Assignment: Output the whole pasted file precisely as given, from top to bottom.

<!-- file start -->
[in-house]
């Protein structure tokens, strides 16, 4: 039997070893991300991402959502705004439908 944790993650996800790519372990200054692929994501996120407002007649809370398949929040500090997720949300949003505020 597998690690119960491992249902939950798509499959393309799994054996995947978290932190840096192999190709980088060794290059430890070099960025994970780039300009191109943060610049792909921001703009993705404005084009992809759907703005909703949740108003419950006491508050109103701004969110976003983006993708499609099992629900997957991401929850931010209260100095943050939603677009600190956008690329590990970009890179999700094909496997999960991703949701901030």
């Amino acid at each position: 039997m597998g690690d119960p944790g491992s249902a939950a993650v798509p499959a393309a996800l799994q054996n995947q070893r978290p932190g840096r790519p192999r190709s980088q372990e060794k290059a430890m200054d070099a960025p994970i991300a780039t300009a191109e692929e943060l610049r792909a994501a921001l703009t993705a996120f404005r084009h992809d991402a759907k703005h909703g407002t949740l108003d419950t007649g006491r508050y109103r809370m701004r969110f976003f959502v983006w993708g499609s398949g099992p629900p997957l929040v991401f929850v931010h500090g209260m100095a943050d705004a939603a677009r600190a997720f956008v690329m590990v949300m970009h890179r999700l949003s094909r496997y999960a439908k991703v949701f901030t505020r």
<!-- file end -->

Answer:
[in-house]
């Protein structure tokens, strides 16, 4: 039997070893991300991402959502705004439908 944790993650996800790519372990200054692929994501996120407002007649809370398949929040500090997720949300949003505020 597998690690119960491992249902939950798509499959393309799994054996995947978290932190840096192999190709980088060794290059430890070099960025994970780039300009191109943060610049792909921001703009993705404005084009992809759907703005909703949740108003419950006491508050109103701004969110976003983006993708499609099992629900997957991401929850931010209260100095943050939603677009600190956008690329590990970009890179999700094909496997999960991703949701901030």
């Amino acid at each position: 039997m597998g690690d119960p944790g491992s249902a939950a993650v798509p499959a393309a996800l799994q054996n995947q070893r978290p932190g840096r790519p192999r190709s980088q372990e060794k290059a430890m200054d070099a960025p994970i991300a780039t300009a191109e692929e943060l610049r792909a994501a921001l703009t993705a996120f404005r084009h992809d991402a759907k703005h909703g407002t949740l108003d419950t007649g006491r508050y109103r809370m701004r969110f976003f959502v983006w993708g499609s398949g099992p629900p997957l929040v991401f929850v931010h500090g209260m100095a943050d705004a939603a677009r600190a997720f956008v690329m590990v949300m970009h890179r999700l949003s094909r496997y999960a439908k991703v949701f901030t505020r």